But the more significant moment may come when Fed Chair Jerome H. Powell holds a web-based news conference at 2:30 p.m. While he has sounded wary about the path ahead, analysts are curious to hear his take on the economy as states gradually open and the job market stages an early rebound.

Wall Street retreats a day after S&P 500 returned to break-even for the year.

Stocks fell on Tuesday, pulling back after a string of gains that had lifted Wall Street by 6 percent this month.

The S&P 500 closed down less than 1 percent. Stocks in Britain, Germany and France were nearly 2 percent lower after a mostly positive day in Asia.

The S&P 500 erased its losses for this year on Monday. Investors have taken heart in signs that the global economy is on the mend, particularly in China, Europe and the United States. They have also been cheered by government and central bank efforts to use money to fight the global freeze.

Stocks that had fared the best in the rally, like those of airlines and cruise companies, pulled back on Tuesday. Shares of Delta Air Lines fell about 8 percent, and American Airlines was down about 9 percent, while the cruise line operator Carnival Corporation was down more than 7 percent.

Tuesday brought reminders that the global situation remained tenuous. Tensions on the Korean Peninsula rose, while prospects for a quick batch of new stimulus spending in the United States looked uncertain.

In Germany, new data showed exports had plunged in April by 24 percent, much more than expected, which cast doubt over how quickly Europe’s largest economy could bounce back.

And investors are wary of a second wave of the coronavirus outbreak that could force economic activity to halt once more. Infections are still rising in many U.S. states and public health officials are concerned that the nationwide protests over police brutality may lead to new cases of the virus.

AMC Theaters, the world’s largest cineplex operator, announced on Tuesday that “almost all” of its locations in the United States and Britain would reopen next month. Over all, theaters in 90 percent of overseas markets will be running again by mid-July, according to the National Association of Theater Owners, a trade organization for movie exhibitors in 98 countries.

In just three weeks, Hollywood is scheduled to restart its supply pipeline of new films. “Unhinged,” a $33 million Russell Crowe thriller, will arrive in theaters on July 1, followed in mid-July by Christopher Nolan’s “Tenet,” a $200 million-plus mind bender.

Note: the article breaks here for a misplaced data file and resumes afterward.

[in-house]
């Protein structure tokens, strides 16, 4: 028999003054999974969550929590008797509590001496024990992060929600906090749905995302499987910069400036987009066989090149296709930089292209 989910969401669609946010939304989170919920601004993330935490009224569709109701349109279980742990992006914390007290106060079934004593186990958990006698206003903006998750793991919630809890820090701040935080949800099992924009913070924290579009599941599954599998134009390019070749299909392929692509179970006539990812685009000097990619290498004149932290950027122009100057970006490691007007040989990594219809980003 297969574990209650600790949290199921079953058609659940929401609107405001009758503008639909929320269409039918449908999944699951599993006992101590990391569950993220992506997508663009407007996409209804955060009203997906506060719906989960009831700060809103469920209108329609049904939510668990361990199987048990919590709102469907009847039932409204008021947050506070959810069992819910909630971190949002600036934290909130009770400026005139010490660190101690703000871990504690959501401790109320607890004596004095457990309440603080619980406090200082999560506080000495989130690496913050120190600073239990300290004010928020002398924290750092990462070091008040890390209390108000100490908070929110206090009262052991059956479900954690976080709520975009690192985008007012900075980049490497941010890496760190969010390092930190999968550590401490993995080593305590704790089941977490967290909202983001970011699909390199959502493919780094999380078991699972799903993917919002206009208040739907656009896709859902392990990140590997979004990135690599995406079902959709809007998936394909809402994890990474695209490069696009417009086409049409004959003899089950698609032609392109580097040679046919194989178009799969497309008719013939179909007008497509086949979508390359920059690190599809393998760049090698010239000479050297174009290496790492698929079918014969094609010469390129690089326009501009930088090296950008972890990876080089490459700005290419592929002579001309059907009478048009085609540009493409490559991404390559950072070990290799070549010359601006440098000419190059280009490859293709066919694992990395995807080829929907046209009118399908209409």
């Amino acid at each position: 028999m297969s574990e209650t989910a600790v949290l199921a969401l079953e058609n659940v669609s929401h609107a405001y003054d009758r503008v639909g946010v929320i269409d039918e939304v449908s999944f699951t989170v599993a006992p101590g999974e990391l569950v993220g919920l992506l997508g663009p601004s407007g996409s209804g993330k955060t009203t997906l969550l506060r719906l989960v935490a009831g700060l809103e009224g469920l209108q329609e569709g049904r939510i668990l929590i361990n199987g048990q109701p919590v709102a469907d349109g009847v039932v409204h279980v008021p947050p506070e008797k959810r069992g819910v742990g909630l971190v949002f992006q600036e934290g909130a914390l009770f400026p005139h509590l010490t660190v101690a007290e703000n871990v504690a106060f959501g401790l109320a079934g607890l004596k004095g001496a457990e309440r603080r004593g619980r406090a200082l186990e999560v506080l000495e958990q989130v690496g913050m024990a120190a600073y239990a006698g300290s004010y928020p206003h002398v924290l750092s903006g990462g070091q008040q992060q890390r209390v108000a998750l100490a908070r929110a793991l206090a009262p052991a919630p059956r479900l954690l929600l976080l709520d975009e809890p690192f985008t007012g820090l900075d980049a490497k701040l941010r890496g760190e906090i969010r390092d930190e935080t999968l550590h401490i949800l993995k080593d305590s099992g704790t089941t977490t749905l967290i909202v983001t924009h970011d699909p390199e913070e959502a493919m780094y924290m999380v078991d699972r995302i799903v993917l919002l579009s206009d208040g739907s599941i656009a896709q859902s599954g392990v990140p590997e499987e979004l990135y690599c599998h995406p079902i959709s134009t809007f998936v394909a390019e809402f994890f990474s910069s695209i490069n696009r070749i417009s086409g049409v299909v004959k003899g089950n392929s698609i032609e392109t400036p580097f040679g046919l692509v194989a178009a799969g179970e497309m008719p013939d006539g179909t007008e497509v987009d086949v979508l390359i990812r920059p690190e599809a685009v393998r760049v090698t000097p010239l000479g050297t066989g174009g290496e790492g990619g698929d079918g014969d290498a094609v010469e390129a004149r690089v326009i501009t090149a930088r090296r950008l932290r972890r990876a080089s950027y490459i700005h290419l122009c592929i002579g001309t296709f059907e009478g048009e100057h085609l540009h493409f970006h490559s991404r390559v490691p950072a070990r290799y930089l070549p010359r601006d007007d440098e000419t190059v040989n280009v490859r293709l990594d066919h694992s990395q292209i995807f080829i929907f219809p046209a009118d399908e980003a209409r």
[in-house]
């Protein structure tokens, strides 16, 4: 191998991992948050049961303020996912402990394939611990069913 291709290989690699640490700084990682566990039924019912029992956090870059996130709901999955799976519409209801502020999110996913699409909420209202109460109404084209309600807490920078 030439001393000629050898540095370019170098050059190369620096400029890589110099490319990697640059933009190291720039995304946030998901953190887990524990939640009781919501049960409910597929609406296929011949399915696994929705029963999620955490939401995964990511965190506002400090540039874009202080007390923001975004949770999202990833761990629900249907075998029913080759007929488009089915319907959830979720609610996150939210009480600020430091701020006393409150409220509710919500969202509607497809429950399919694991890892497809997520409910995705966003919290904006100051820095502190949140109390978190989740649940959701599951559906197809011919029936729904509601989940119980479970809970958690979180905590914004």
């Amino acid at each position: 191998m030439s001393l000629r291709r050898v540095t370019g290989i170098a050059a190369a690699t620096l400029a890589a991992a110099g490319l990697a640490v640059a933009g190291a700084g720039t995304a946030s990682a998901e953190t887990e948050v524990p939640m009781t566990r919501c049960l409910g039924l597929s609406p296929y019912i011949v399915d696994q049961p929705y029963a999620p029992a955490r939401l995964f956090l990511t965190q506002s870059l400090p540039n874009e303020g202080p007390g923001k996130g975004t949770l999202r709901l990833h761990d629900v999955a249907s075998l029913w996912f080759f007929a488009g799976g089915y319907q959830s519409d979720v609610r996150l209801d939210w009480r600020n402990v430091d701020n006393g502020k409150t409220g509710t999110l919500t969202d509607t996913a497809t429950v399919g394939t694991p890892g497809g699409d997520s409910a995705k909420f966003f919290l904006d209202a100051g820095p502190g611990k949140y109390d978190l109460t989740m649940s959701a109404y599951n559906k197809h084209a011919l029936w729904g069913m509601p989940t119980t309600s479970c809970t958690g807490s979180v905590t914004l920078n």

Theater owners are desperate to start selling tickets again. AMC, based in Leawood, Kan., lost $2.18 billion in the first quarter, compared with a loss of $130 million a year earlier. Revenue totaled $942 million, a 22 percent decline. As of April 30, AMC had $718 million in cash, enough to stave off bankruptcy through the end of the year, even if theaters remain closed.

What an Amazon warehouse looks like now.

The question, however, is whether moviegoers — even while watching movies in well-sanitized theaters with limited capacity — will feel safe from the coronavirus, the spread of which rose to a record high worldwide on Sunday, as measured by new cases.

After months of being embattled over its response to the coronavirus, Amazon is working to convince the public that its workplaces — specifically, the warehouses where it stores everything from toys to hand sanitizer — are safe during the pandemic.

The giant internet retailer has started running television ads that show that its warehouse and delivery employees have masks and other protective gear. It has pushed out segments to local news stations touting its safety improvements. It has asked journalists to visit its warehouses to see for themselves.

Amazon is spreading its safety message after a period that Jeff Bezos, the company’s chief executive, has called “the hardest time we’ve ever faced.” As the coronavirus swept through the United States, Amazon struggled to balance a surge of orders with the health concerns of the one million workers and contractors at its warehouses and delivery operations.

Catch up: Here’s what else is happening.

  • Shares of Chesapeake Energy, a pioneer in extracting natural gas from shale rock, went on a wild ride on Tuesday amid reports that it was preparing a bankruptcy filing. Trading was halted for more than three hours in the morning. When buying and selling resumed, the trading was quickly interrupted again by circuit breakers. The company’s shares closed just below $24 for a loss of about 66 percent for the day.

Reporting was contributed by Mohammed Hadi, Brooks Barnes, Karen Weise and Clifford Krauss.